Bevon, 25, started a successful agritech business in Jamaica before being awarded a scholarship to NASA’s Singularity University. He now helms a clean air start-up in Singapore while working on a larger project - starting Jamaica’s first space agency with the backing of several NASA employees.
Then there was me.
You can imagine the imposter syndrome I suffered.
One of the most surreal moments I had at the Bootcamp came from a conversation with Jocko Willink.
Jocko was a Navy Seal commander during the Iraq war, a now highly decorated veteran. He was also the guest coach at the Bootcamp and indispensable to our learning of leadership and operating as a team.
If you think meeting Chris Kyle (American Sniper) would be intimidating, imagine trying to convince his superior to buy your air filter.
Jocko’s podcast has over a million listeners, myself included.
I had come to discover it through a conversation he had with Sam Harris on his podcast some years back. Sam is a public intellectual whom I consider as one of my heroes.
At one point, I asked Jocko: “What’s Sam like in person?” He responded, “He’s a good guy… Want to call him?”
He made it clear that this was a legitimate offer - an opportunity to speak to one of my greatest idols. I am still not confident if my answer resembled sanity or not, but I declined. I told him that I hope to be on both his and Sam’s podcasts someday, but only by becoming someone worth speaking to.
I knew that, right now, I was a stranger bothering him while he spent time with his family. What I gained from this was a total perspective shift - I no longer saw a cognitive elite circle that I could only look up towards. These were people who I now could speak to directly.
We’re not yet the same circle, but I was now somewhere in their vicinity.
The intensity of the program is best characterised by the final night, which was like nothing I’ve ever experienced.
The entire cohort was collectively racing time in a cacophony of coffee-fuelled anxiety and excitement. Pitches were due at 7am, and if this doesn’t sound like a time restraint, you are as mistaken as we were.
To be told at 3am that your entire product may require some rethinking is not a good feeling, but it’s certainly better than presenting a half-baked idea to actual investors.
I wrapped up the presentation 10 minutes before 7am - still in good company.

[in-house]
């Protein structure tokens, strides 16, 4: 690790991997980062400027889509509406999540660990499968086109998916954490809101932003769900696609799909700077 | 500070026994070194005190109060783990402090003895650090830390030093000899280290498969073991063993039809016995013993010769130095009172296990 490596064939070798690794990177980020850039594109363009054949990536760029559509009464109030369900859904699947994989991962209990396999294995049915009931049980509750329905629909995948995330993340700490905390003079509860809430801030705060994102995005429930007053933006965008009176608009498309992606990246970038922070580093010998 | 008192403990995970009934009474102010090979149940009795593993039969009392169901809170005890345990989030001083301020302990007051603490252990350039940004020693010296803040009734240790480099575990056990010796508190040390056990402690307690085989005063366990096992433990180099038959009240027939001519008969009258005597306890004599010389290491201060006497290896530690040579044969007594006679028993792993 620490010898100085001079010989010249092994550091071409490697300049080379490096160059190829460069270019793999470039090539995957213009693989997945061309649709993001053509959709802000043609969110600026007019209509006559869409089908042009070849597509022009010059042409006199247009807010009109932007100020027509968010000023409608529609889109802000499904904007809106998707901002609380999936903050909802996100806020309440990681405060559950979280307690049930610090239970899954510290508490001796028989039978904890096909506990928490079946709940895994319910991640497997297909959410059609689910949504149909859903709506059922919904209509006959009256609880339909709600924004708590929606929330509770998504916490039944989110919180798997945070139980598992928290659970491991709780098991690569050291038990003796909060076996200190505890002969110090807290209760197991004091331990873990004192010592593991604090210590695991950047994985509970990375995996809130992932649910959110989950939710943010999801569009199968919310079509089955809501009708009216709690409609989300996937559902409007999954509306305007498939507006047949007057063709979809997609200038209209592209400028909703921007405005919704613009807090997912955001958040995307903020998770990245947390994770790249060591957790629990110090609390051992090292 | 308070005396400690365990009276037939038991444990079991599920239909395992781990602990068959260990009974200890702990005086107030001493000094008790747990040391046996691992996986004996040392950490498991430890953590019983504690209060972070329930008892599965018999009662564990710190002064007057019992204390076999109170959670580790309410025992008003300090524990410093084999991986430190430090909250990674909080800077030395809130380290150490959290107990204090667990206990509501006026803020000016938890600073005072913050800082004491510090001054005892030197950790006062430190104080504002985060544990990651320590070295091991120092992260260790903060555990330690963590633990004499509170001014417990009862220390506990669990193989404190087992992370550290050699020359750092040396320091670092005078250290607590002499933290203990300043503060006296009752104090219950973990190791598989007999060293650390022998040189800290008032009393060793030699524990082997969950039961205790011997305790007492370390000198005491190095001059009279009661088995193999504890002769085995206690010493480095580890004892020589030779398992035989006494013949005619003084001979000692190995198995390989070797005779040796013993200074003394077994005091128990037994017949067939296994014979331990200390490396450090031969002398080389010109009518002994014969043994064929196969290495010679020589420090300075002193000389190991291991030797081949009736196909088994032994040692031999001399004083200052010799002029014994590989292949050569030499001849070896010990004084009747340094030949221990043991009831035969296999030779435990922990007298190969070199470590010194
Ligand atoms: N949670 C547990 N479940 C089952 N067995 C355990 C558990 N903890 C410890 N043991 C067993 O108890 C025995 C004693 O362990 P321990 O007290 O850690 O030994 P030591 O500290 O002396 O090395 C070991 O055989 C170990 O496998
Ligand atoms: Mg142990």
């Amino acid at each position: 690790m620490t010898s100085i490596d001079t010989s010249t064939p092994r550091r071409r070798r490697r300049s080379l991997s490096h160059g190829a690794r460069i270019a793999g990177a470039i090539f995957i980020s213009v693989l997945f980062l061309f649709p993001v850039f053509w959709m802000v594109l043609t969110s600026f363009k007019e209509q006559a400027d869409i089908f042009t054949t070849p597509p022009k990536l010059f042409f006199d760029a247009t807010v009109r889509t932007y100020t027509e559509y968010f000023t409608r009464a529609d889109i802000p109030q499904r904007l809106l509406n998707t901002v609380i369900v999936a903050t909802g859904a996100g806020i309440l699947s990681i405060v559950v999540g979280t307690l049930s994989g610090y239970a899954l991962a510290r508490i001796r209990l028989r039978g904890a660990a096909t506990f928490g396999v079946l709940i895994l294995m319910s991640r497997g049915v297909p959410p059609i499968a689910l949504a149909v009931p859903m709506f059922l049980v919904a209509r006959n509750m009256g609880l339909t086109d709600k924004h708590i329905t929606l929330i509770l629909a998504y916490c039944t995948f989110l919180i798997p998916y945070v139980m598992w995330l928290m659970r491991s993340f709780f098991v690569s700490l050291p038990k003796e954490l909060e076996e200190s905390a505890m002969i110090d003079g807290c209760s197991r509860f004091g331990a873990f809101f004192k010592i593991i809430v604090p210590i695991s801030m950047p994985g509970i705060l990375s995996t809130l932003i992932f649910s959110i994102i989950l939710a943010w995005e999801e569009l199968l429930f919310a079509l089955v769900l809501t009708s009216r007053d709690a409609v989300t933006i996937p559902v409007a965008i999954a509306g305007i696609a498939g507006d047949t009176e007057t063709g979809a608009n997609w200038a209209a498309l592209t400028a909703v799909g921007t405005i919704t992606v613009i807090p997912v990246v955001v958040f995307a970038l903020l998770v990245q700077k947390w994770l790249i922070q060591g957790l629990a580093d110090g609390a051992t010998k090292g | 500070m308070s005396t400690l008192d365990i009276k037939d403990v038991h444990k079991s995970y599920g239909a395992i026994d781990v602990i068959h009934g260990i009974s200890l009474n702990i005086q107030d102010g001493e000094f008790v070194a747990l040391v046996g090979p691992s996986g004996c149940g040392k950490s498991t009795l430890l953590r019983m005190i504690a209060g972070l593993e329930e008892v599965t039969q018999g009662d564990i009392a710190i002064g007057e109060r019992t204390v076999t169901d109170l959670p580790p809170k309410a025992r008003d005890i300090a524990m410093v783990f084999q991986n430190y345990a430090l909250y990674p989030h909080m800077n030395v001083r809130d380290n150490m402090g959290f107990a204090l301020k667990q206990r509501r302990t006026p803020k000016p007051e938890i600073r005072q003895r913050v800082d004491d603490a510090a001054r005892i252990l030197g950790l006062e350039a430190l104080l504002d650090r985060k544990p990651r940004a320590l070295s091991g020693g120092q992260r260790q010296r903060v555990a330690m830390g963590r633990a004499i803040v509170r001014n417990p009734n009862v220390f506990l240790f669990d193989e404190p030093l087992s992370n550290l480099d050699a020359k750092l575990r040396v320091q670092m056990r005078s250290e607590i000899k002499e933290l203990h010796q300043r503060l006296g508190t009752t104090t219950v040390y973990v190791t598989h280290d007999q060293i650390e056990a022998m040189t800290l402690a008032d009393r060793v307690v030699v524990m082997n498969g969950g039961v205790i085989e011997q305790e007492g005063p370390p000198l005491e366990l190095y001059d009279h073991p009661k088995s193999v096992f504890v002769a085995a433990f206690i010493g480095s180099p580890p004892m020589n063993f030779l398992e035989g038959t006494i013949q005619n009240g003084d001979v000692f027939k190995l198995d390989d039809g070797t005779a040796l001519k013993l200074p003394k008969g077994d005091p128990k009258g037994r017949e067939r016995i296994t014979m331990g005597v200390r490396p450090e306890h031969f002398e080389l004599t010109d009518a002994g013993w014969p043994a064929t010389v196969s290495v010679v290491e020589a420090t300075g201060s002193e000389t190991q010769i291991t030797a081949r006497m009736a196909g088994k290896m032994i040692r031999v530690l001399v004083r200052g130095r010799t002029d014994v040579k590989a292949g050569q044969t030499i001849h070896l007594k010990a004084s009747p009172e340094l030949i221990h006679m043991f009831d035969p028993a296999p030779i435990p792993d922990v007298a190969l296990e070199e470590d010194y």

At 7am, I ran to the street to collect business attire dropped off in a drive-by. From there I ran to campus, changed, and got to the pitch at 8am after 0.000 hours sleep.
There’s an inexhaustible list of practical things we gained from the Bootcamp. MIT compared the learning experience to 'drinking from a firehose' - this was not hyperbolic.
If anything, it was a euphemism.
I learned more about the world of start-ups in a week than I had in my entire life.
We gained an immense amount of knowledge about the corporate world, particularly in relation to sustainability. We gained the first-hand experience of developing a company and a product. We gained a world-wide network of invaluable contacts.
But what I personally gained was much more than all this. I had theorised that, in my selection, they did not see me for who I was, but for who I could be, which is something I hadn’t yet seen for myself.
The boot camp revealed all the opportunities this world has that are waiting to be seized - to invent something new, to solve difficult problems, to influence hearts and minds.
There is no such thing as problems that are reserved for someone else’s experience or skill-set, only to those who apply themselves, with discipline and rigour.
MIT showed me what I could become, and now I can’t settle for anything less.
To detail the entire experience of studying with MIT would warrant a book. This is only a snapshot. The only way to appreciate the full experience is to participate.
If this sounds like a challenge you would enjoy, I strongly encourage you to apply to the next MIT Bootcamp in Rio De Janeiro.